January 27th 2016

Platform lessons from Microsoft vs. Apple

Apple just introduced two new platforms — Apple Watch and Apple TV. Google keeps upgrading and altering its Android OS and introduced Android Wear. Microsoft reinvented its OS with Microsoft 10 to encompass all its devices. Amazon tries getting into platforms — its biggest success being the Kindle. It yet has to prove itself in the tablet arena and it will be interesting to see into what Alexa will develop. Blackberry is all but finished. And finally, car manufacturers are in a race with new entrants to create software for both drivers and driverless vehicles.

Everyone has an assumption on what platform will dominate or what is better for consumers, developers and other parties. It should be a good exercise to have look into the past to see how platform wars have resolved in the past and where we are now.

In the 90s the PC market had two main players- Apple and Microsoft (for simplicity Intel can fall into the Microsoft umbrella). Apple created the consumer PC market with the Macintosh and its closed hardware and OS model allowing minimal hardware customizability and more software restrictions than Microsoft. Microsoft produced an open PC infrastructure allowing independent manufacturers to produce hardware for its OS and a higher level of customizability. During that period, the PC market was mostly a corporate landscape. The market was mainly focused on commoditized products which were comparable on a cost-benefit analysis and whose appearance was irrelevant and the home buyer was interested in a PC that ran the same software they used for work. This demand was perfect for Microsoft’s open model which produced a generic commodity product. Microsoft’s domination taught us that closed platforms are able to create a new market, but only open platforms are able to commoditize a product and create cheaper versions. This inevitably expands the market which developers follow and the open platform ultimately wins. It became a universal truth that there can be only one platform that would succeed and second place didn’t exist.

Is history repeating itself? With Android playing the role of Windows and Apple playing the role of Apple? So it seemed when Google released Android — they were cheaper than the iPhone, it greatly expanded the smartphone market and Android’s increased market share slowly captured more and more developers. However, things have changed now. First of all, it should be noted that the monopoly that Microsoft enjoyed in the 90s is actually an anomaly when compared to any other market. Most markets — cars, clothes, food etc. — have multiple vendors that can be divided into premium and discount sectors. The reason that Microsoft enjoyed success in the 90s is simply because it had one main consumer which evaluated its purchases on a cost-benefit analysis.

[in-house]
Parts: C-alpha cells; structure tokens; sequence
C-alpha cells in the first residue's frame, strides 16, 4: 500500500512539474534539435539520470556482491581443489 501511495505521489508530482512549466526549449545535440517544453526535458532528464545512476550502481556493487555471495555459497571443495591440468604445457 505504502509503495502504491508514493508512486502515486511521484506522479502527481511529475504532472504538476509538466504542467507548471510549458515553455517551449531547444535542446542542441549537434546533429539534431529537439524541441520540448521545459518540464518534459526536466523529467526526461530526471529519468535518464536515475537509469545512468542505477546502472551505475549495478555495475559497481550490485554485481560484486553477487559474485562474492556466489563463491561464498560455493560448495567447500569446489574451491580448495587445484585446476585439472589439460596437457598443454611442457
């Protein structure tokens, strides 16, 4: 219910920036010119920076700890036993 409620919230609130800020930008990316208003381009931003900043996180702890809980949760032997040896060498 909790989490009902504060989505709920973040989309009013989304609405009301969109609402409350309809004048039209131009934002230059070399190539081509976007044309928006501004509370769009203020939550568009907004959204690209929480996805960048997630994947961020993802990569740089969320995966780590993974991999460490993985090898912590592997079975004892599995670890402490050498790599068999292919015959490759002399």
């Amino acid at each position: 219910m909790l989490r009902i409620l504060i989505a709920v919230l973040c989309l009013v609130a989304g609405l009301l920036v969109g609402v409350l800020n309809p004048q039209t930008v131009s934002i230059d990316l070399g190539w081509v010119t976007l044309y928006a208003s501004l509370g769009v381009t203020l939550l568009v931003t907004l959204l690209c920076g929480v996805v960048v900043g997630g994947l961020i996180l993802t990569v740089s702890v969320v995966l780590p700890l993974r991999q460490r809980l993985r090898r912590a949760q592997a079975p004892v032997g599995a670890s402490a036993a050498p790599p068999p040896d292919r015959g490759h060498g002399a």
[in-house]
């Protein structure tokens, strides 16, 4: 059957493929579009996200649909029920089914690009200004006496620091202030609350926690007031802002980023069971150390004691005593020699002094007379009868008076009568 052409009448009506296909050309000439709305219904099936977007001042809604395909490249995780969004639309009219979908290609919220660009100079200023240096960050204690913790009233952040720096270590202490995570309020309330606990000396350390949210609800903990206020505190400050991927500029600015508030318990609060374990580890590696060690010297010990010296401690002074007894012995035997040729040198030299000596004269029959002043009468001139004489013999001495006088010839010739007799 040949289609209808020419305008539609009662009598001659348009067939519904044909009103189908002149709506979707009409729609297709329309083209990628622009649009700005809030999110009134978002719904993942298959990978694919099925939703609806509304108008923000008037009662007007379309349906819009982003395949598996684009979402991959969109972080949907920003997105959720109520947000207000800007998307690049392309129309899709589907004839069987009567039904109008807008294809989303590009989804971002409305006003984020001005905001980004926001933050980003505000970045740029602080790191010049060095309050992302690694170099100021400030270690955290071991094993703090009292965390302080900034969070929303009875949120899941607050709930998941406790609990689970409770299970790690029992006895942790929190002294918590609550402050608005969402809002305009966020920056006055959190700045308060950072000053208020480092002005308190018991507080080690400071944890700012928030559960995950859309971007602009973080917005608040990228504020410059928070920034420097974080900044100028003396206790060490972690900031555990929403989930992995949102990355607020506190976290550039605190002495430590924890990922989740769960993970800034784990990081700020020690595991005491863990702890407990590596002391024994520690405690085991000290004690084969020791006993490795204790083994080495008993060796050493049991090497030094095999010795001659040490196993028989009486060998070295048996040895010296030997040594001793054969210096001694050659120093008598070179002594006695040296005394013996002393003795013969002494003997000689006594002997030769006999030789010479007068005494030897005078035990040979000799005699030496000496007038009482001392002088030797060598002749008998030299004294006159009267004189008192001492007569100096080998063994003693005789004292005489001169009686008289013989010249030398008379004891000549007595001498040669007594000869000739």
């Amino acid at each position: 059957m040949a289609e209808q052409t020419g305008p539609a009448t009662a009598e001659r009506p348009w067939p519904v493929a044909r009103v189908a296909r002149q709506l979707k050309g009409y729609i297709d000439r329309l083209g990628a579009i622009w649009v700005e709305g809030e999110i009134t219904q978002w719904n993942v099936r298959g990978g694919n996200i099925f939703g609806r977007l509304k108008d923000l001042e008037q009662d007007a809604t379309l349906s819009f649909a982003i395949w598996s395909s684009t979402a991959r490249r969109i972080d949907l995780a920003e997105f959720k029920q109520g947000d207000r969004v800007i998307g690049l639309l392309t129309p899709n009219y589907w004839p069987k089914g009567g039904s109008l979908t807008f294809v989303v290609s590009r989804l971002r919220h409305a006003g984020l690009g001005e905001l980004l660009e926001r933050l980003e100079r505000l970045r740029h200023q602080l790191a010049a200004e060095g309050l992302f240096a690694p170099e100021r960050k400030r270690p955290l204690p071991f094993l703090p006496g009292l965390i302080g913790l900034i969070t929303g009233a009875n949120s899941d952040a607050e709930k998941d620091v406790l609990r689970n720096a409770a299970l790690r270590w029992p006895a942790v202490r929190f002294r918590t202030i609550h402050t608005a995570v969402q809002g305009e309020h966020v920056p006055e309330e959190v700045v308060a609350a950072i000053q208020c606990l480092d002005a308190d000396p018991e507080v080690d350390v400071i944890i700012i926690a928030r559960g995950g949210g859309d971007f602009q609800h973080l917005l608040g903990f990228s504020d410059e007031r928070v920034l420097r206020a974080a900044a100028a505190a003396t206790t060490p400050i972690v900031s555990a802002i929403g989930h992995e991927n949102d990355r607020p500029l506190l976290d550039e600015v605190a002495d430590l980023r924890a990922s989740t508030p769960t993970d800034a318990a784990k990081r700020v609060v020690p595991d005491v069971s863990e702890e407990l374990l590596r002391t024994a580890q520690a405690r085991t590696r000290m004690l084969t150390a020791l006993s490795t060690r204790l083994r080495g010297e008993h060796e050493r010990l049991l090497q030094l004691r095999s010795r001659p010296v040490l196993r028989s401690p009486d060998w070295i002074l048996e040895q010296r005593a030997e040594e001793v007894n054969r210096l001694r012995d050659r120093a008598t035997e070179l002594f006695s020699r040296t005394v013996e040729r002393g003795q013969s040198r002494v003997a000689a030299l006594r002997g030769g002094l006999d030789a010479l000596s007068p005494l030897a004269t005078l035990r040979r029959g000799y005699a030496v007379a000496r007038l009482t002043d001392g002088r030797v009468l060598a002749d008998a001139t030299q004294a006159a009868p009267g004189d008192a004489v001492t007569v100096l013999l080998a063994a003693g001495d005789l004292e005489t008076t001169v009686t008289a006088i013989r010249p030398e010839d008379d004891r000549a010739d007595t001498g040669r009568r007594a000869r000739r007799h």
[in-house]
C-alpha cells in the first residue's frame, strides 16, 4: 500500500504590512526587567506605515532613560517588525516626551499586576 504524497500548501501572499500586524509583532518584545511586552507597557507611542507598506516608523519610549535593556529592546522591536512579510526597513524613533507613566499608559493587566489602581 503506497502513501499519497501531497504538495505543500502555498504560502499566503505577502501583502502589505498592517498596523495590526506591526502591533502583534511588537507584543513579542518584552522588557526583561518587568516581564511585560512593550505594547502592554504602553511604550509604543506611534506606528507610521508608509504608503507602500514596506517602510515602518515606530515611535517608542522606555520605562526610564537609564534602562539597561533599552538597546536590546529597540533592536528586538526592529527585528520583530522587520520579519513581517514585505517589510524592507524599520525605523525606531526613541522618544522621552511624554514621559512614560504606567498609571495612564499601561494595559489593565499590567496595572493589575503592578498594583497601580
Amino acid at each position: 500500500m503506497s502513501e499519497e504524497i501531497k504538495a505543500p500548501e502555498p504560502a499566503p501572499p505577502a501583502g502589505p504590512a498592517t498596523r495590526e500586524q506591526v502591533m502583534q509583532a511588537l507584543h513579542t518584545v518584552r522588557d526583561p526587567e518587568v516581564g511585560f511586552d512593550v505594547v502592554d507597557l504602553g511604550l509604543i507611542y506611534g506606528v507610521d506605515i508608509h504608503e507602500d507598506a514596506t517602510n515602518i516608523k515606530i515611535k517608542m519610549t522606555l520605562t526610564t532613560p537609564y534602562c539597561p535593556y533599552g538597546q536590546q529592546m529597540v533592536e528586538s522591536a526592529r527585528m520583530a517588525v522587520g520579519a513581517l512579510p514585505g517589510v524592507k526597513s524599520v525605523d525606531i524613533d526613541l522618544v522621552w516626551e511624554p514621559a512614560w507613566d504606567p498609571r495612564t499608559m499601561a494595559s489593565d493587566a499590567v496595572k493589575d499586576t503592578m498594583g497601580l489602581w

Today things are very different for two reasons — We have the internet, an ‘unmonopolizable’ platform laid atop the existing PC. Any PC device could access the computer. And today the purchaser of computers/phones and consumer are often the same person. Buyers who are purchasing a computer or phone for their own use think very differently from buyers in IT departments.

Consumers are not bound by P/Ls and making decisions solely on a cost. Thus as soon as consumers started to make decisions, a premium market developed with premium prices. And premium consumers spent more money and supported the efforts of developers by paying more and fostering their community. Developers are crucial to the successful creation of platform, but the lessons of the 90s were wrong. Developers do not follow users or market share, they follow the money, therefore the platform which earns the developers the most money will attract more of them. Consumers of premium products spend a relatively higher dollar amount on related products such as apps and peripherals — so for the developer these consumers are worth more in dollar terms.

Apple owns the premium sector in the smartphone industry and its app store revenues are roughly on par with play store revenues even despite having close to 2.5x less active users. So what does this tell us? Well, what holds true for every other market also holds true for computing — closed can win, open can win or both can co-exist. The Microsoft example of the 90s was arguably a fluke.

What does this tell us about the current platform wars? Two truths still hold:

1. Developers follow the money and are necessary for a platform to thrive.

2. Premium and discount products can co-exist as the consumer base has expanded.

On top of which the landscape today is very different than it was when Android vs Apple was taking place.

· Apps have gone from novelties to creating whole platforms of their own — Uber.

· There are more than two companies competing for platform domination — Apple, Tesla, Google etc. for driverless cars.

· Killer apps/features sometimes are mainly responsible for a platform’s success — Blackberry with its secure mail/keyboard.

· Platform co-dependence and strategic alliance are increasingly important as IT enters other markets/indudtries — take GM and Lyft, or AppleTV and Content Providers.

Open vs closed will always be a point of contention — but its relevance today is much more obscure. As platforms enter more and more facets of our everyday lives and engulf established industries its clear that the path to domination is becoming increasingly complex involving numerous inter-playing factors. Microsoft’s success in the 90s will be impossible to replicate as we have entered this new age.